In his latest movie, Woody Allen does for Barcelona what he used to do for New York. Watching beautiful young people explore a beautiful old city, you’re not so much watching a couple of tourists as becoming one yourself. While Vicky (Rebecca Hall), Cristina (Scarlett Johansson), and their lovers are falling for idealized versions of one another, we’re falling in love with an idealized vision of the city where they live.

Vicky and Cristina are gorgeous girls on the cusp of adulthood who are spending the summer in Barcelona. Vicky is a responsible young woman, in Spain to do research for a master’s thesis on Catalan culture, but her best friend, Cristina, is adrift. Cristina knows more about what she doesn’t want than what she does, but she’s sure she wants authenticity, art, and adventure.

She finds all three in Juan Antonio Gonzalez (Javier Bardem), a gifted painter and a romantic who’s determined to live life to the fullest. Juan Antonio is the kind of guy who not only invites you to the perfect country getaway for the weekend but flies you there himself. And did I mention he’s played by Javier Bardem? The moment Bardem swivels that exquisite profile to clap those soulful eyes on our girls, we know they’re goners, though it takes Vicky a while to realize that none of her carefully laid plans can protect her – not even her imminent wedding.

Juan Antonio’s serial seductions of the two and the feelings that awakens in them – not to mention the complications that swirl up whenever his tempestuous ex-wife, Maria Elena (Penélope Cruz) shows up – makes for a satisfying highbrow soap. Vicky Cristina Barcelona isn’t deep, but it’s not shallow either. The narration keeps it moving briskly, hopping from one high to another. Its wit, creamy cinematography, and frequent emotional peaks keep things engaging, but there’s a kind of wistfulness underlying it all.

As always, Allen has cast his movie brilliantly. Bardem and Cruz are magnificent, both separately and together. Their on-again, off-again, occasionally homicidal marriage functions best when they set up a ménage a trois with Cristina. In their role as the “anything goes” couple, Juan Antonio and Cristina sometimes take things too far, but Bardem and Cruz make the pair not just plausible but loveable, showing us the outsized emotions and sense of honor that prevent them from playing by the rules most of us live by.

Rebecca Hall was a revelation to me, though I admired her in The Wide Sargasso Sea and found her magician’s wife very sympathetic in The Prestige. Maybe it’s just the close-ups Allen and director of photography Javier Aguirresarobe lavish on their actors, but her sensitive rendering of a proud young woman whose defense are crumbling feels like a career-changing performance.

Chris Messina makes you feel for the earnest bore of a boyfriend Vicky is forever talking to her on her cell, who seems decent, devoted, and crashingly dull.

Even Johannson fits her role. She still reads her lines as if she were reading lines, but she’s less wooden than usual, and her residual stiffness could be interpreted as a sign of Cristina’s much-discussed lack of self-confidence. Besides, though I don’t find her almost boneless brand of beauty particularly attractive, I’m obviously in the minority there. Her pillowy lips certainly captivate Allen, who lingers on shots of her face when Cristina makes love, though he cuts to everyone else either just before or after the act.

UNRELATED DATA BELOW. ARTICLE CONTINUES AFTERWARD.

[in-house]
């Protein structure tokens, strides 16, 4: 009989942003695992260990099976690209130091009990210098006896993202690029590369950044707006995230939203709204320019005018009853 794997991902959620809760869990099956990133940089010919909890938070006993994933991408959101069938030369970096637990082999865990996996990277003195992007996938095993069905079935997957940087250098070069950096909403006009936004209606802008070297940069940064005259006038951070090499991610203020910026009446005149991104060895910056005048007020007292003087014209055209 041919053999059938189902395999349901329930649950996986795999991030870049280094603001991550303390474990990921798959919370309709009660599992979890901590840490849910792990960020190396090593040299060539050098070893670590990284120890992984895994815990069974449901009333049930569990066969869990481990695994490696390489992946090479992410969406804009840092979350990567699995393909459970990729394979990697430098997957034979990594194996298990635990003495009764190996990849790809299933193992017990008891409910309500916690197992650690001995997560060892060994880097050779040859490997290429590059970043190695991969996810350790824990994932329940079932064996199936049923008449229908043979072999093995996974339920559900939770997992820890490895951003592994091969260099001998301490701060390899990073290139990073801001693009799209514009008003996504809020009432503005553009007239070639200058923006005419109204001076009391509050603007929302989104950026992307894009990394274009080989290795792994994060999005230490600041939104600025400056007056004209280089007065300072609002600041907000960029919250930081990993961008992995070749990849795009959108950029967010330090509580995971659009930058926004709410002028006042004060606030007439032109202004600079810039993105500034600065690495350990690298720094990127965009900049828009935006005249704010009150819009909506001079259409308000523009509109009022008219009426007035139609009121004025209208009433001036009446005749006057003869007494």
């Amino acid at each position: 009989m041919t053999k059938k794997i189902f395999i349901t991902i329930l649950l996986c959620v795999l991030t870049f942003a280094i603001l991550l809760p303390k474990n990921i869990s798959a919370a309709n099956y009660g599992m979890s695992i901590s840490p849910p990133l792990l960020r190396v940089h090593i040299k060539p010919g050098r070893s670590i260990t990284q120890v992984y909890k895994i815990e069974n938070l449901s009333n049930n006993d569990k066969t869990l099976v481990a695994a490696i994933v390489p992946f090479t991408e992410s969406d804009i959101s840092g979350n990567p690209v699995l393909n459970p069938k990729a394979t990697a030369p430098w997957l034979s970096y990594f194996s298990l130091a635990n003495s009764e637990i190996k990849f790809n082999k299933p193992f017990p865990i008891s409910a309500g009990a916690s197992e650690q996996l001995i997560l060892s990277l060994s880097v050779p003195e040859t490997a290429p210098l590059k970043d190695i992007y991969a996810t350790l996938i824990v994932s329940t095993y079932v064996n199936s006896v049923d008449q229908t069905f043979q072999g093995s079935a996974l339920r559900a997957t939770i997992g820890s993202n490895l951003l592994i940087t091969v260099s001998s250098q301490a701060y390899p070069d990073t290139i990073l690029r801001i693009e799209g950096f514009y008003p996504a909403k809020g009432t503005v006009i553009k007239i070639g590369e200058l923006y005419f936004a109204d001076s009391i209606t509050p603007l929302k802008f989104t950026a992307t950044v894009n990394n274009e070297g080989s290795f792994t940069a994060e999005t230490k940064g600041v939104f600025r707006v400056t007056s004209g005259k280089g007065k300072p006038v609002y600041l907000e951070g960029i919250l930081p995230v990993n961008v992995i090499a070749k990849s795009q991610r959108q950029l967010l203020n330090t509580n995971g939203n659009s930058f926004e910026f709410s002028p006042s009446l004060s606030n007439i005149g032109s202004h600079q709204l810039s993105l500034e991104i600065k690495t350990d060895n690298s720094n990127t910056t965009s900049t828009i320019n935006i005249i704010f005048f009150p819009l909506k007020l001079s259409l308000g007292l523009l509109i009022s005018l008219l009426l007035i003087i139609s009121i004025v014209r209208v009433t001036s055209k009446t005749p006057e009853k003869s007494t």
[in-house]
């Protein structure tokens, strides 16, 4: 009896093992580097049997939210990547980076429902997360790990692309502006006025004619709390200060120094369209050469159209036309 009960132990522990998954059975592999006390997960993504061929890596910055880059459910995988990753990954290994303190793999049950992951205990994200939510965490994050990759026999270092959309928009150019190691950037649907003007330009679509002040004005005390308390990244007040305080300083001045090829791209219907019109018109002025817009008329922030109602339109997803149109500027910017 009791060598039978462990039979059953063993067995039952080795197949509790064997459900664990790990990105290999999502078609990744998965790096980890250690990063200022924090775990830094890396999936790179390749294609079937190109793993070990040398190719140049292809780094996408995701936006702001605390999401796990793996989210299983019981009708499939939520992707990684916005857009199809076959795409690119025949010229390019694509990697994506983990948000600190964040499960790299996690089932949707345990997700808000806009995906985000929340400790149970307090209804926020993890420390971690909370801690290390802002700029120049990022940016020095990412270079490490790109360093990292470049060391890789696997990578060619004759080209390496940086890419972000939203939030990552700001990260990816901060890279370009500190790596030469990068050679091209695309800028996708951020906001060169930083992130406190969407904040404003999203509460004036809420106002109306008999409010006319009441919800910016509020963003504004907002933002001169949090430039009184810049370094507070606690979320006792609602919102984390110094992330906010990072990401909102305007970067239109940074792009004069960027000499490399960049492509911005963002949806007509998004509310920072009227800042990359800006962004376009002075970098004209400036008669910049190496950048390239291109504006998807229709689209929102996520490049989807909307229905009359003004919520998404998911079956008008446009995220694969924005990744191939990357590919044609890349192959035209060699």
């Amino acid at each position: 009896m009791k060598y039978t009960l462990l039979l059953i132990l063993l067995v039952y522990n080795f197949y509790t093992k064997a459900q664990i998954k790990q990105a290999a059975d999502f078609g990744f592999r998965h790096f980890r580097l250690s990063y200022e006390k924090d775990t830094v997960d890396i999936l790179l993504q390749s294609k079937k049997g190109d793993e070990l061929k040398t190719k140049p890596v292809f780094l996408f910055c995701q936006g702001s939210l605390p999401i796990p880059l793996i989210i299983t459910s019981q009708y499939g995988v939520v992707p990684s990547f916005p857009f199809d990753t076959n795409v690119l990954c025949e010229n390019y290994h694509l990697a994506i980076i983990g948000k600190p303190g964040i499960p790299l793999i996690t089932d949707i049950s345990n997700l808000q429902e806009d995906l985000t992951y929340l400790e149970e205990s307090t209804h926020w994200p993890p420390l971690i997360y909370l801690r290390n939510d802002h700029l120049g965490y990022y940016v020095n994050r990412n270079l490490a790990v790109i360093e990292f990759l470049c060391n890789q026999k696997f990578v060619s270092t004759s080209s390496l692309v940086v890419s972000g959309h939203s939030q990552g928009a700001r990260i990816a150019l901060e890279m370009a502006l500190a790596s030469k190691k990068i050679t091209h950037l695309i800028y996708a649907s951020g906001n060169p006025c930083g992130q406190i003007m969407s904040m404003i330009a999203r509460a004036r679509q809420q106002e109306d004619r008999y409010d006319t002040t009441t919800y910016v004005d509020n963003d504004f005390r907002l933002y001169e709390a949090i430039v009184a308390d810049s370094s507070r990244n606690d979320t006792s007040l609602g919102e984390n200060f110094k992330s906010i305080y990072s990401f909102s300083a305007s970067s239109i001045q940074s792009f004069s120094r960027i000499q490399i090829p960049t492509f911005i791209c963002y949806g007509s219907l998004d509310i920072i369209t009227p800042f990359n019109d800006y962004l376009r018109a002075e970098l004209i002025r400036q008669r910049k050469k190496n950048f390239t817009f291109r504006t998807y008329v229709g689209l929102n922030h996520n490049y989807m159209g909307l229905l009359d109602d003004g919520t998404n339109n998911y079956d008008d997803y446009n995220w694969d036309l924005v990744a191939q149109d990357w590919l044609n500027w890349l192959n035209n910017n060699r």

Johannson starred in Allen’s last two movies (Match Point and Scoop), and while they weren’t nearly as good as this one, they shared a focus on younger characters and their concerns that has rejuvenated his work. His aging neurotics, who had overstayed their welcome a bit, now people the edges of his stories rather than sitting at their centers. Rather than dwell on the angst and frustrations of people who’ve long since settled into a routine, he’s looking at the lifelong consequences of choices we make while we’re young. And, while he’s still prone to pairing very young women with older men, the age difference is not so extreme in Vicky Cristina Barcelona – and the arrangement seems less creepy because we see it from the women’s point of view. In fact, Vicky Cristina is a little like Manhattan as it might have been experienced by the Mariel Hemingway character.

But Allen’s age, and his own well-publicized rollercoaster of a romantic life, give this story a perspective no twenty-something could have. While Allen gives both practical Vicky and romantic Cristina their due, he makes it clear that neither is traveling a sure road to fulfillment.

The last shot is of the two friends as they walk through the airport on their way back to the United States. In what may be a conscious homage to The Graduate, what starts out as a traditional-seeming wrap-up soon takes on an unsettling feel as the camera lingers on their impassive faces. Grab the good things in life while you can, Allen seems to be saying. Pleasure is fleeting; only pain endures.